PHOENIX (3TV/CBS 5) - After claims that Arizona's vaccination rollout favored the rich, now the state has taken a step to change that.
Hundreds of Arizonans in a high-risk area are now vaccinated, thanks to a new program. This is a game-changer for those who got their first vaccine Monday morning, that otherwise probably would still be waiting.
For those eligible in Phoenix's lower socioeconomic areas, it's been a challenge to sign up and get to the vaccination sites.
"I feel wonderful! I feel like dancing!" said 74-year-old Terry Reinhardt.
Reinhardt called Arizona's Family from his Verizon flip phone.
He's fairly disconnected — no email, no social media. His life changed Monday morning.
"Well, I'm an old man and I'm just happy to be alive, and I'd like to live another 12-14 years at least," he laughed.
"We have been expanding our efforts to bring the vaccine to where people are."
Reinhardt was one of 400 Arizonans part of a new pilot program through the state. The Arizona Department of Health Services has targeted the 85009 zip code in Phoenix, hosting town hall calls and outreach programs to get them signed up for the vaccine.
Then starting Monday through this week, taxi cabs are picking them up to get them to Phoenix Municipal Stadium to get vaccinated. Reinhardt was one of the first.
"These people were so, so extremely helpful," he said. "I'm in a wheelchair and I get around on the bus, and it's pretty hard to connect a bus in that place."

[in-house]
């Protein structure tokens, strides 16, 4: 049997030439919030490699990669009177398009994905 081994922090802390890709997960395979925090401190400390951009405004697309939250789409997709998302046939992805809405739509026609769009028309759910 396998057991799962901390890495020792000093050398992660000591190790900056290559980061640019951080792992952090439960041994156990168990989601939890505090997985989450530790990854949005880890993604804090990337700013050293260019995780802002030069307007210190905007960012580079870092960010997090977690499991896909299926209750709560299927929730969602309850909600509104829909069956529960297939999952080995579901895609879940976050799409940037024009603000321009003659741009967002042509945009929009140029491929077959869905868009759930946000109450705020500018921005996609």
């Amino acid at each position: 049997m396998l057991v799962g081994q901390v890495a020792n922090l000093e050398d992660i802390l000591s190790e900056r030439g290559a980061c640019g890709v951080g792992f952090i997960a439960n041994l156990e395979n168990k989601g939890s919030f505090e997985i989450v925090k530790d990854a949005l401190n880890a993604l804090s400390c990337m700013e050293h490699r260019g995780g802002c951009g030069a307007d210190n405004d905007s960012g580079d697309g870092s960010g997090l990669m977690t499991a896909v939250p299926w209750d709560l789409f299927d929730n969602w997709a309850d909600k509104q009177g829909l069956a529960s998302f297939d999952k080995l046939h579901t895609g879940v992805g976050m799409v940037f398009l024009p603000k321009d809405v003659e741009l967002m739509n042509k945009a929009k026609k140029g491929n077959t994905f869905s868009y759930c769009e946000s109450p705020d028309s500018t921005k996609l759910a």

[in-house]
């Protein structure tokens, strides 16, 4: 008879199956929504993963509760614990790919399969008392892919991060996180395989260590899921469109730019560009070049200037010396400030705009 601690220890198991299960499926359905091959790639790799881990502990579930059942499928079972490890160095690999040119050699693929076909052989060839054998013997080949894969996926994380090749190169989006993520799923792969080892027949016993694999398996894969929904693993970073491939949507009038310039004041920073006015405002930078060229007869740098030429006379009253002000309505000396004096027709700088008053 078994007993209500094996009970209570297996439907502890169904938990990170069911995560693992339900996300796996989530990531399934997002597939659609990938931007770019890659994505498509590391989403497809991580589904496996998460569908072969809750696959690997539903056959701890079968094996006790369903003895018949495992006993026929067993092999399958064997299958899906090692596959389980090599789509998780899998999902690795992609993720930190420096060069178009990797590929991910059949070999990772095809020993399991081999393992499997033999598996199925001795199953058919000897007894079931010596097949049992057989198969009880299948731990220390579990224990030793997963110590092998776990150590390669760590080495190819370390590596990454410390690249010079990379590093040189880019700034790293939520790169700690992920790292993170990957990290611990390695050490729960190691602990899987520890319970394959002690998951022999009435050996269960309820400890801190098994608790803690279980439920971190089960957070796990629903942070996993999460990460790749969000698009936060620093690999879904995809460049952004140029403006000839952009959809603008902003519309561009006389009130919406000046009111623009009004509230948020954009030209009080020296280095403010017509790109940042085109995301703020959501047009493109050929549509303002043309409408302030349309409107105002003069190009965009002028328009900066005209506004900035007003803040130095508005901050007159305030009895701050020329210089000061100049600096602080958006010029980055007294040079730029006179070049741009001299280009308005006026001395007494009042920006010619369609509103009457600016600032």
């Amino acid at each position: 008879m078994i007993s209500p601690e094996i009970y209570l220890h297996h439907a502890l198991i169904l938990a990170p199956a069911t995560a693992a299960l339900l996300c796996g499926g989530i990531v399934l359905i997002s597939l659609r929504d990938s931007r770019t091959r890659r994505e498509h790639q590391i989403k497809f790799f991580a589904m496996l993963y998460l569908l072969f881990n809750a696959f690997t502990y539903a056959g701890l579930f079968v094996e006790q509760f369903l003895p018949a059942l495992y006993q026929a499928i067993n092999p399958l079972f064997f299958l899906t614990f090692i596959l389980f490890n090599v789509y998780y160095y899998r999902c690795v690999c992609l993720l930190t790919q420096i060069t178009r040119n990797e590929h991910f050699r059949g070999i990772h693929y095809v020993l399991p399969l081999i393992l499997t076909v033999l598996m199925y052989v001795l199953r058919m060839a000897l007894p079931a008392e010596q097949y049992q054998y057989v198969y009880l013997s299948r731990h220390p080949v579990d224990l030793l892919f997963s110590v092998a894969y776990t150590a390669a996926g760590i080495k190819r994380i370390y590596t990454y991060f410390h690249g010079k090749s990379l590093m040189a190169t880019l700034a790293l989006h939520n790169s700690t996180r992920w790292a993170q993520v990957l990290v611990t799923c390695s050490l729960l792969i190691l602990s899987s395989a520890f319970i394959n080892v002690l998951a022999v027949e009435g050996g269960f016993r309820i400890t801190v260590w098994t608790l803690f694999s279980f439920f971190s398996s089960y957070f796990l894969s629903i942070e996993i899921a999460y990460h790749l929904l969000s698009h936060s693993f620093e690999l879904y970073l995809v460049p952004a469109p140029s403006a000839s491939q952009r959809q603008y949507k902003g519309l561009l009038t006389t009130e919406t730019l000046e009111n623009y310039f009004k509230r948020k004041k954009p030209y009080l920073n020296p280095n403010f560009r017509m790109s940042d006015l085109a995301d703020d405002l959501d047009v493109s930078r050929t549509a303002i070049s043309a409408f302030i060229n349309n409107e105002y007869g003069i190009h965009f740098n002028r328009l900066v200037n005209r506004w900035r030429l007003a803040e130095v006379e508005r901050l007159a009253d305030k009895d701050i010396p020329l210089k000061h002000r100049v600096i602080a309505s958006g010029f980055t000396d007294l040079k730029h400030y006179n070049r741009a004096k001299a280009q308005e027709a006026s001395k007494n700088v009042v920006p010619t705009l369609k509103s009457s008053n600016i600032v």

It's been a struggle for those in underserved communities to get vaccinated.
Lydia Guzman has been working on outreach specifically in this area for Chicanos Por La Causa.
"85009 is a large Latino population. We're talking about Maryvale, and in Marvyale, you have a lot of essential workers. You might have folks in the migrant community as well," Guzman said.
"This is obviously a step in the right direction," said Dr. Bob England.
Dr. England is the former Maricopa County public health director and interim health director for Pima County.
He said while this is a great start for this population, the state needs to find a way to scale this effort more efficiently.
"Sounds a little expensive to be sending hundreds of taxi cabs to transport people not where you have the vaccine pods set up. Even more efficient would be the same outreach signing people up, and then getting the vaccine into their neighborhoods where it's easier for people to get to," Dr. England said.
The state said its plan is to expand this approach to other areas of southwest and east Phoenix, then expand to other areas in the state.
The state also said while providing taxi cabs is the plan for this phase of their effort, it's looking into other transportation options that can get people to the mass vaccination sites.